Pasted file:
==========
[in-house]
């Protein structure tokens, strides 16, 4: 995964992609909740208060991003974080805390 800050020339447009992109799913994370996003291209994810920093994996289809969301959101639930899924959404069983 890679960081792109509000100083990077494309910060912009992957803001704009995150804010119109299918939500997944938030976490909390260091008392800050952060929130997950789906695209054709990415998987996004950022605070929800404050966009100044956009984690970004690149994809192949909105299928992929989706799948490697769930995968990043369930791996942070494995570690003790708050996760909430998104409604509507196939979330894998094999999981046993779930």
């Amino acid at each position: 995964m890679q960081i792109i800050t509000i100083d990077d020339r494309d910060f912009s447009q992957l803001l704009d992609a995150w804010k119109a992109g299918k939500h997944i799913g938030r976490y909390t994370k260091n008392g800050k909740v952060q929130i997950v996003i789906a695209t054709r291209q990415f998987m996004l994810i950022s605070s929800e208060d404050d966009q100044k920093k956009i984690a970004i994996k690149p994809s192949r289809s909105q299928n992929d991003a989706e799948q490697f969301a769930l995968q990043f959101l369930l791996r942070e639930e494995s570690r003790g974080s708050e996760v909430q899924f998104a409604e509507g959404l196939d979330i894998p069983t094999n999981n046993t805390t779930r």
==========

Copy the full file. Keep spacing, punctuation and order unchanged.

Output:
[in-house]
């Protein structure tokens, strides 16, 4: 995964992609909740208060991003974080805390 800050020339447009992109799913994370996003291209994810920093994996289809969301959101639930899924959404069983 890679960081792109509000100083990077494309910060912009992957803001704009995150804010119109299918939500997944938030976490909390260091008392800050952060929130997950789906695209054709990415998987996004950022605070929800404050966009100044956009984690970004690149994809192949909105299928992929989706799948490697769930995968990043369930791996942070494995570690003790708050996760909430998104409604509507196939979330894998094999999981046993779930």
């Amino acid at each position: 995964m890679q960081i792109i800050t509000i100083d990077d020339r494309d910060f912009s447009q992957l803001l704009d992609a995150w804010k119109a992109g299918k939500h997944i799913g938030r976490y909390t994370k260091n008392g800050k909740v952060q929130i997950v996003i789906a695209t054709r291209q990415f998987m996004l994810i950022s605070s929800e208060d404050d966009q100044k920093k956009i984690a970004i994996k690149p994809s192949r289809s909105q299928n992929d991003a989706e799948q490697f969301a769930l995968q990043f959101l369930l791996r942070e639930e494995s570690r003790g974080s708050e996760v909430q899924f998104a409604e509507g959404l196939d979330i894998p069983t094999n999981n046993t805390t779930r």